Moments & Memories: On Juhi Chawla’s birthday

Moments & Memories: On Juhi Chawla’s birthday, Sanjay Suri talks about his friendship with his Jhankaar Beats co-star
‘I wish makers would write roles for her that explore her talent and tap her life experiences,’ he says

Their first film together was Sujay Ghosh’s musical, Jhankaar Beats, and Sanjay Suri, who played her husband in the film, remembers walking to Juhi Chawla’s make-up room and telling her that he had seen her for the first time in Kashmir, when he was still living there. This was during the shoot of her debut Hindi film, Sultanat. “She was learning to cycle near Srinagar’s Oberoi Palace,” he reminisces with a smile.

Juhi was an established star and a seasoned actress then and Sanjay remains forever grateful to his on-screen wife for making him and other actors feel comfortable. “I was very respectful and mindful of my Ps and Qs around her then, but there’s a natural warmth and innocence in her which is charming and quickly makes you feel at ease in her presence,” he shares.

The experience gave Sanjay the confidence to approach her for his debut production, My Brother… Nikhil. “I went to meet Juhi at her place with my co-producer Onir who had never directed a film before and was a bad narrator. I urged her to read the script before making up her mind. She did, and promptly got back with a “yes” and we were over the moon,” he recounts.

Sanjay played Juhi’s brother in the film, a swimming champ whose life and relationships splinter when he is diagnosed as HIV positive. “It was a modest production, but Juhi was such a joy to work with, coming without the baggage of a star but with the excitement of a child. As an actor she is never insecure, she doesn’t try to overpower, but allows other actors to flourish,” he asserts, quick to add that as an actor you have to be alert around Juhi because she brings out moments not defined in the script, instinctively throwing cues you have to grab before they are gone.

While Jhankaar Beats tapped Juhi’s comic timing, her laughter and joie de vivre, My Brother… Nikhil found meaning in her silences, which lent gravitas to her persona. “It was a difficult film for an actor because she had to talk to the camera, to a distant audience, about her brother, and it wasn’t just talking straight, but emoting, sometimes without words,” Sanjay points out, making a special mention of the scene where Purab, Juhi and he are sitting together. “You can see the hopelessness that comes from knowing that her brother will die soon, mixed with the love that can never die.”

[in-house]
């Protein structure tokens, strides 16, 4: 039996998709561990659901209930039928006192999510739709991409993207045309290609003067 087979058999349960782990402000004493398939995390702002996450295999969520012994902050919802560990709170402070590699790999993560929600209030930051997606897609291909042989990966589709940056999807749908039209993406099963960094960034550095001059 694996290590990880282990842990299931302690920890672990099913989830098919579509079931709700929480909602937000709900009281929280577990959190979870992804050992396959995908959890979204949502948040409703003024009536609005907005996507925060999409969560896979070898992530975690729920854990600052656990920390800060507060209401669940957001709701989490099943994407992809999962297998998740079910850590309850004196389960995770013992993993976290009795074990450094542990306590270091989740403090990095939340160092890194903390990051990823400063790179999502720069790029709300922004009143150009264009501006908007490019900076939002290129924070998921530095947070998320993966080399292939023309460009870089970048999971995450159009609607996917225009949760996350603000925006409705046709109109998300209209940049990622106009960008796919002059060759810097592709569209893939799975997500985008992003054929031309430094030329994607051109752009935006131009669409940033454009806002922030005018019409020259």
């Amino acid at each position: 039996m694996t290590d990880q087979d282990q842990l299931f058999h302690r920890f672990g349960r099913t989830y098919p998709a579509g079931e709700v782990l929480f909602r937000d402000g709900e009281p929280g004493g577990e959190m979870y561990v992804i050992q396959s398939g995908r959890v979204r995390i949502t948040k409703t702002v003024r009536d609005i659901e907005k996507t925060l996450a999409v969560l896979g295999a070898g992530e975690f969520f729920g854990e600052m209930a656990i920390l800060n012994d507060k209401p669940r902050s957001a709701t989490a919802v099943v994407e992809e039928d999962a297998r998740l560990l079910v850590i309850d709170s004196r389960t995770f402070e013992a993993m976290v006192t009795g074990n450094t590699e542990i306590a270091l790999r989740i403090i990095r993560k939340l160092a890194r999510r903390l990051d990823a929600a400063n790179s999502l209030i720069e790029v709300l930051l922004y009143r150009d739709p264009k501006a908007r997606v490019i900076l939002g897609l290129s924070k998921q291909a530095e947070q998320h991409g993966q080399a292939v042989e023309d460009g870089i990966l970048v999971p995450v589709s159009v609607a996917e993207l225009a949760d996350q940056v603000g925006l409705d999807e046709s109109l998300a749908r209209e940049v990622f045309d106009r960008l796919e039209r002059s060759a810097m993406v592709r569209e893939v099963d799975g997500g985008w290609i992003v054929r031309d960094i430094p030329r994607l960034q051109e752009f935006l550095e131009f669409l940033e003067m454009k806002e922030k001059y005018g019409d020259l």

He returned to her with I Am “because we couldn’t think of anyone else to play Megha”, admitting that it could have been the story of his elder sister had she returned to the Valley they had fled from and the home they had been forced to leave behind. “Juhi was a huge commercial star, but she was very receptive to our small, indie film, acknowledging while wandering through the dilapidated house that must have once belonged to a Kashmir pandit, that she finally understood what we were talking about, later coming on board as a co-producer,” he says emotionally.

They went on to do a fourth film together, Bas Ek Pal, and he jokes that after Aamir Khan and Shah Rukh Khan, it was Sanjay Suri who made a successful pairing with Juhi Chawla. Over the years, she’s grown from being a friendly co-star to a good friend. “Juhi’s not active on WhatsApp and may not keep in touch regularly, but when I was in the hospital, she called up my wife one day and asked if she could visit. She was one of the very few people who did,” he confides.

Today, Juhi Chawla turns a year older and for Sanjay what sets the birthday girl apart is that she has never seen herself as a know-it-all teacher, but as a student of life who’s always eager to grow and explore, be it in the films she chooses, her pursuit of classical music or her efforts towards conservation of nature. “I wish her a healthy life and professionally, I wish makers would write roles for her that explore her talent and tap her life experiences. There’s still so much she has left to do and give,” he avers.

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